Torture the soul of scheduling and switching to see if the operating system course you studied in university has learned the true skills of the teacher? If you don’t answer correctly, it means that you sleep, skip classes, speculate in stocks, play games and chat with female classmates in class
Doubts about scheduling and switching
Many friends asked Uncle Ben about scheduling and switching. According to FAE, he didn’t understand scheduling and switching thoroughly and was in a state of understanding. Even if I have learned the course of operating system in the University, I just learn some theory, but I haven’t learned the real ability of the teacher. Uncle Ben specially read several foreign classic textbooks. Some books simply mentioned it, and some seemed not to talk about switching at all, such as modern operating system.
For example, the book “in-depth understanding of computer systems” is simple and well summarized, but most people will be dizzy, and uncle stupid will also be dizzy.
Uncle stupid was bored. He also went to station B to watch several classic operating system courses at home and abroad, such as MIT, Caltech, HMC and other famous schools. These courses are very good for beginners.
California Institute of Technology
Courses at HMC College
OS course of a 985 University in China
The above courses are very, very excellent courses, and the theoretical knowledge is very good. However, if I were a student, I would still be confused about scheduling and switching, which may be the reason why Uncle stupid is stupid. The soul torture 16 mentioned below needs further exploration. To deeply understand and comprehend, the better way is:
Practice more and use the Linux kernel to debug and summarize more. You can use the RLK kernel compiled by o0 provided by run bar,
Listen to stupid FAE and watch uncle stupid’s video
Write an OS by yourself, such as stupid OS.
Scheduling and switching of soul torture – 16 questions
If you can understand the soul torture below, you really understand the scheduling and switching.
What on earth does the dispatcher want to do?
What is the timing of scheduling? When will the operating system schedule?
How to reasonably select the next process?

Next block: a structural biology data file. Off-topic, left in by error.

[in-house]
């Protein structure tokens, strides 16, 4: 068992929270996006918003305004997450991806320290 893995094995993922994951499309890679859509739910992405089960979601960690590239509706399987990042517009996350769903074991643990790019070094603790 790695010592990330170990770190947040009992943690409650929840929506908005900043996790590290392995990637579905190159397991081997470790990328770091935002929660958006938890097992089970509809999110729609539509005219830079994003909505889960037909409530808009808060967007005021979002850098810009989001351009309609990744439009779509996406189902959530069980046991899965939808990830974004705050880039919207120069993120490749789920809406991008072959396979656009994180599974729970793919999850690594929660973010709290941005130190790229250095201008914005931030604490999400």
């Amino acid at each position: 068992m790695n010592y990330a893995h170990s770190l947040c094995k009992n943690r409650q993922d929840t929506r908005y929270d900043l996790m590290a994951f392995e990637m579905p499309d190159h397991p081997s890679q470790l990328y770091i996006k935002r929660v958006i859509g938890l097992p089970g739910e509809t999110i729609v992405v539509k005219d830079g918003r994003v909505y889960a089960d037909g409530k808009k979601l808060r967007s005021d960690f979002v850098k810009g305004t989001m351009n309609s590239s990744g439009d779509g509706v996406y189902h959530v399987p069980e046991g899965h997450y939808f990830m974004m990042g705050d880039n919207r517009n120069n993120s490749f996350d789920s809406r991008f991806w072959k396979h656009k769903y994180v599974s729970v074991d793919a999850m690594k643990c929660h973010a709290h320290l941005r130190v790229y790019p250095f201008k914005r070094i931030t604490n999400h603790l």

What is a process context? What does the process context contain?
Where is the process context saved?
What is an interruption scene? What needs to be saved at the interruption site?
Where is the interruption site kept?
What exactly needs to be switched during process switching?
From the perspective of CPU, during process switching, the CPU will distinguish who is prev process and who is next process?
Assuming that both the next process and the prev process are user processes, what is the next statement executed by the next process after the prev process switches to the next process? Is it the instruction that the next process is interrupted in user space?
Suppose a clock interrupt occurs while the prev process is executing, and then a process switch occurs to switch to the next process. When will the interrupt site of this clock interrupt be restored?
Assuming that the prev process switches under the clock interrupt drive and selects the next process as the newly created process, where does the newly created process start to execute?
Next, since the clock interrupt processing is carried out under the off interrupt, if the newly created process has been executing in the loop, does the system have no way to respond to the clock interrupt again, resulting in the system running the newly created process all the time?
In the interrupt handling function, can I directly call the schedule() function? Why?
Xiao Ming is in raw_ local_ irq_ After the disable () function, the schedule () function is called directly. If the next process selected by the scheduler is a loop execution process, does the system fail to respond to the clock interrupt and become paralyzed?
Why switch_ The to() function has three parameters? Prev and next are enough. Why do you need last?
Process scheduling and switching design to process management, process switching, context, interrupt, stack, system call and other knowledge. It’s hard to understand just switching.
We can start with a small question:
Assuming that the Linux kernel has only three kernel threads, thread 0 creates kernel thread 1 and kernel thread 2,
They will never quit. When the system clock interrupt arrives, the clock interrupt processing function will check whether any process needs to be scheduled. When scheduling is needed, the scheduler will select thread 1 or thread 2 to run.
Assuming that process 0 runs first, what happens in this scenario?
This is an interesting question, which involves a series of knowledge points, such as the implementation mechanism of the scheduler, interrupt processing, kernel preemption, how the newly created process is scheduled, process switching and so on. Only when we understand all these knowledge points can we really understand this problem.
Let’s go back to the question just now. The main steps of this scenario are as follows.
The first to appear is thread 0. We all know that in the Linux kernel, thread 0 is the thread that runs when the system starts. And start_ Kernel () runs in thread 0. Thread 0 created kernel thread 1 and kernel thread 2.
Function calling relationship: start_ kernel()->kernel_ thread()->_ do_ fork()。